Digitally remastered two CD set featuring a trio of albums by the country rockers formed by ex-Flying Burrito Rick Roberts and guitarist Larry Burnett. Other members included ex-Byrds/ Burrito's drummer Michael Clarke, ex-Spirit/Jo Jo Gunne bassist Mark Andes and Jock Bartley…
Built around the earliest, until now unseen, footage of the Clash in concert, filmed by Julien Temple as they opened the infamous Roxy club in a dilapidated Covent Garden on January 1st 1977, this show takes us on a time-travelling trip back to that strange planet that was Great Britain in the late 1970s and the moment when punk emerged into the mainstream consciousness. Featuring the voices of Joe Strummer and the Clash from the time, and intercutting the raw and visceral footage of this iconic show, with telling moments from the BBC's New Year's Eve, Hogmanay and New Year's Day schedules of nearly 40 years ago, it celebrates that great enduring British custom of getting together, en masse and often substantially the worse for wear, to usher in the New Year. New Year's Day is when we collectively take the time to reflect on the year that has just gone by and ponder what the new one might hold in store for us. Unknown to the unsuspecting British public, 1977 was of course the annus mirabilis of punk.
NEKTAR is probably the most German-like of the Seventies British bands, a fame that owes a lot to the town in which this band was founded (Hamburg) and to their stylistic approach (Assimilated to Krautrock). NEKTAR was formed in 1969 by Allan FREEMAN (keyboards & vocals), Roye ALBRIGHTON (guitars & vocals), Derek MOORE (bass, Mellotron & vocals) and Ron HOWDEN (drums).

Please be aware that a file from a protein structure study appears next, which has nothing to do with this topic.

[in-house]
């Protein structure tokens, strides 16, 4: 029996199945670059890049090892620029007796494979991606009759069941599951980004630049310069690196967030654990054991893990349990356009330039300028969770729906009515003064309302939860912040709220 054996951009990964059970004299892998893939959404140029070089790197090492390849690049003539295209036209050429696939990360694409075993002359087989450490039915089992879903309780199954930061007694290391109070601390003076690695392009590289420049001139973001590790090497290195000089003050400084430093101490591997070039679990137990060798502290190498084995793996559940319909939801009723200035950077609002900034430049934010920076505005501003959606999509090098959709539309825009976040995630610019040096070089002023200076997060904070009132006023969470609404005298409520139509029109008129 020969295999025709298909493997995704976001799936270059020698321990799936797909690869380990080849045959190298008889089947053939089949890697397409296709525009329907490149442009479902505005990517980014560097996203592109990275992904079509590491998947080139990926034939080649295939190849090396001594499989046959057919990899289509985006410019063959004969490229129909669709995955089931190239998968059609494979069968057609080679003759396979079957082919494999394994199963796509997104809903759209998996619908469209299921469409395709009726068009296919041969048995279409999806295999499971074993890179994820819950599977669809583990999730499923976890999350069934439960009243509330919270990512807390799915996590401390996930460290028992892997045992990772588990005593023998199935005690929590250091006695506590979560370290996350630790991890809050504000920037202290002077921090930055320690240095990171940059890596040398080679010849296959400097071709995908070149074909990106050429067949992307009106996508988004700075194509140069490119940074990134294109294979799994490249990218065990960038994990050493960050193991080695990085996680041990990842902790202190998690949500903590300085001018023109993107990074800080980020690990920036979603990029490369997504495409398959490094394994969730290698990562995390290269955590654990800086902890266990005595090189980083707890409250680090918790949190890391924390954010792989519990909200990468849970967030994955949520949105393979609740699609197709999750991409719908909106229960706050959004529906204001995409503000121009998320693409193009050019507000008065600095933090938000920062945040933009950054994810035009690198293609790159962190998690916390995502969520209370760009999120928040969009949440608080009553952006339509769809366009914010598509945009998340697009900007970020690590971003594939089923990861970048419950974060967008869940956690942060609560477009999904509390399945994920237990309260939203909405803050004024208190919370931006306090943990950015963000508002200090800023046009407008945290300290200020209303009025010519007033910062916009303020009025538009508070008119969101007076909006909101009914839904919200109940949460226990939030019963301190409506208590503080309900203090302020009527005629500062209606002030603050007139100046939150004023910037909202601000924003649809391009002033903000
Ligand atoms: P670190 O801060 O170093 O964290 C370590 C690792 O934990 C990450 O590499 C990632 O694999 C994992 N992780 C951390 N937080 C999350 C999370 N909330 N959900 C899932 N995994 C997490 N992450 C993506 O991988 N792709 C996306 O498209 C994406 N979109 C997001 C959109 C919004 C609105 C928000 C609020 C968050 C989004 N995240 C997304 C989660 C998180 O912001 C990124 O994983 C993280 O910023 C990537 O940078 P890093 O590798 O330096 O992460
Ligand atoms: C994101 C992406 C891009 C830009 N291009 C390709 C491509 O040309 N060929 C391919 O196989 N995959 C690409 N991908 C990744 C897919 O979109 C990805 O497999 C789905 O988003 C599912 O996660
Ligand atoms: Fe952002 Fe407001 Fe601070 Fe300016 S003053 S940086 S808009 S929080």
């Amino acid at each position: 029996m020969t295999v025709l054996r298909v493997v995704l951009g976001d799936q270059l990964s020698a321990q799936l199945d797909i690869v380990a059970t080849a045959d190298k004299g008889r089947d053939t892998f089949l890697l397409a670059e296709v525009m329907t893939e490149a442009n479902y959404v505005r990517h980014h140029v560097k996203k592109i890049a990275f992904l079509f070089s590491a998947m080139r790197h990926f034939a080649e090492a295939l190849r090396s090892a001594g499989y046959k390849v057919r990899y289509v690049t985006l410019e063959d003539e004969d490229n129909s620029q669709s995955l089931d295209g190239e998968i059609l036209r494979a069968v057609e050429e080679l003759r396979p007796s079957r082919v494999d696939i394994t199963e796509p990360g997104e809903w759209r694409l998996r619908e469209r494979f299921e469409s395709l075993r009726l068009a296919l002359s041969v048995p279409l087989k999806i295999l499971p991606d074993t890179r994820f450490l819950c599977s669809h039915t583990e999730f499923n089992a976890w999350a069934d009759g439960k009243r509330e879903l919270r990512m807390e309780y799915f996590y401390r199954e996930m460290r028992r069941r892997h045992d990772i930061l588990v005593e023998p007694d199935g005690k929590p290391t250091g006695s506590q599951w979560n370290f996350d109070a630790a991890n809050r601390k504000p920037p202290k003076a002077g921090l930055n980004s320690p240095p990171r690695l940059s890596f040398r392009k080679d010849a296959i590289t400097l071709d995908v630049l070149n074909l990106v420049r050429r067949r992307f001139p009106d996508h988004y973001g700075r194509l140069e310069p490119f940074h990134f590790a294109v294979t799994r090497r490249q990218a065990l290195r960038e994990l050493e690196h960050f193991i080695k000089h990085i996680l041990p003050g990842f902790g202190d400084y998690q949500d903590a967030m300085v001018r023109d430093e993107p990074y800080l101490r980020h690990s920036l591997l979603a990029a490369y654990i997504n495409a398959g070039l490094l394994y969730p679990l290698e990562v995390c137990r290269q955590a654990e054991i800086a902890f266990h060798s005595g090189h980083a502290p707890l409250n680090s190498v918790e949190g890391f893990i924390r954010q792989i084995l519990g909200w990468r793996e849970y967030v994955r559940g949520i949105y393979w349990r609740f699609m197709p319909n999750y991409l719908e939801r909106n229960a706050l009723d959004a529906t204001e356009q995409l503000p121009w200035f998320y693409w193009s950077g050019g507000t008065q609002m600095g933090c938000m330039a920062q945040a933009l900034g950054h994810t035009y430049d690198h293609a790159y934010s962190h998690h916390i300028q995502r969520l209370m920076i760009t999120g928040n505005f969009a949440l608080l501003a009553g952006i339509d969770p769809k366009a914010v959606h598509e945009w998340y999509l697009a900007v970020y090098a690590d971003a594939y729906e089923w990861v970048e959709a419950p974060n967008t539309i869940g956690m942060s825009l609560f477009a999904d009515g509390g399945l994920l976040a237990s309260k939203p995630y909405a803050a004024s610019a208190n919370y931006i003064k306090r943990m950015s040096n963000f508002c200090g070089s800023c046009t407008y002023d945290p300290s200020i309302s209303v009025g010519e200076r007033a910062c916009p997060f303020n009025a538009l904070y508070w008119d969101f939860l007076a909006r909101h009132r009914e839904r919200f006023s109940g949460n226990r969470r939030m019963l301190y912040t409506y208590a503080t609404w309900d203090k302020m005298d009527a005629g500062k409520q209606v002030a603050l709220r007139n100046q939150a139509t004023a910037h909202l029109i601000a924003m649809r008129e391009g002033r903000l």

From Norman Granz' great 1977 Festival, this DVD features Eddie "Lockjaw" Davis with supporting performers Oscar Peterson, Ray Brown and Jimmie Smith.
Inarguably one of the most important figures in 20th-century American music, jazz impresario Norman Granz introduced live jazz to mainstream audiences with his Jazz at the Philharmonic concert series.
Norman Granz is one of the most important non-musicians in the history of Jazz and no one has made a greater contribution to the staging, recording and filming of Jazz concerts. This series of performances from the prestigious Montreux Jazz Festival now makes a part of this legacy available on DVD for the first time.Milt Jackson is recognized as one of the finest vibraphone players ever to grace a Jazz stage, whether with the legendary Modern Jazz Quartet of collaborating with other great musicians.
One of the most exciting trumpeters to emerge during the swing era, Roy Eldridge's combative approach, chance-taking style and strong musicianship were an inspiration (and an influence) to the next musical generation, most notably Dizzy Gillespie. Although he sometimes pushed himself farther than he could go, Eldridge never played a dull solo. Roy Eldridge started out playing trumpet and drums in carnival and circus bands. With the Nighthawk Syncopators he received a bit of attention by playing a note-for-note re-creation of Coleman Hawkins' tenor solo on "The Stampede."
Known for his flawless and tasteful playing, Tommy Flanagan received long overdue recognition for his talents in the 1980s. He played clarinet when he was six and switched to piano five years later. Flanagan was an important part of the fertile Detroit jazz scene (other than 1951-1953 when he was in the Army) until he moved to New York in 1956. He was used for many recordings after his arrival during that era; cut sessions as a leader for New Jazz, Prestige, Savoy, and Moodsville; and worked regularly with Oscar Pettiford, J.J. Johnson (1956-1958), Harry "Sweets" Edison (1959-1960), and Coleman Hawkins (1961).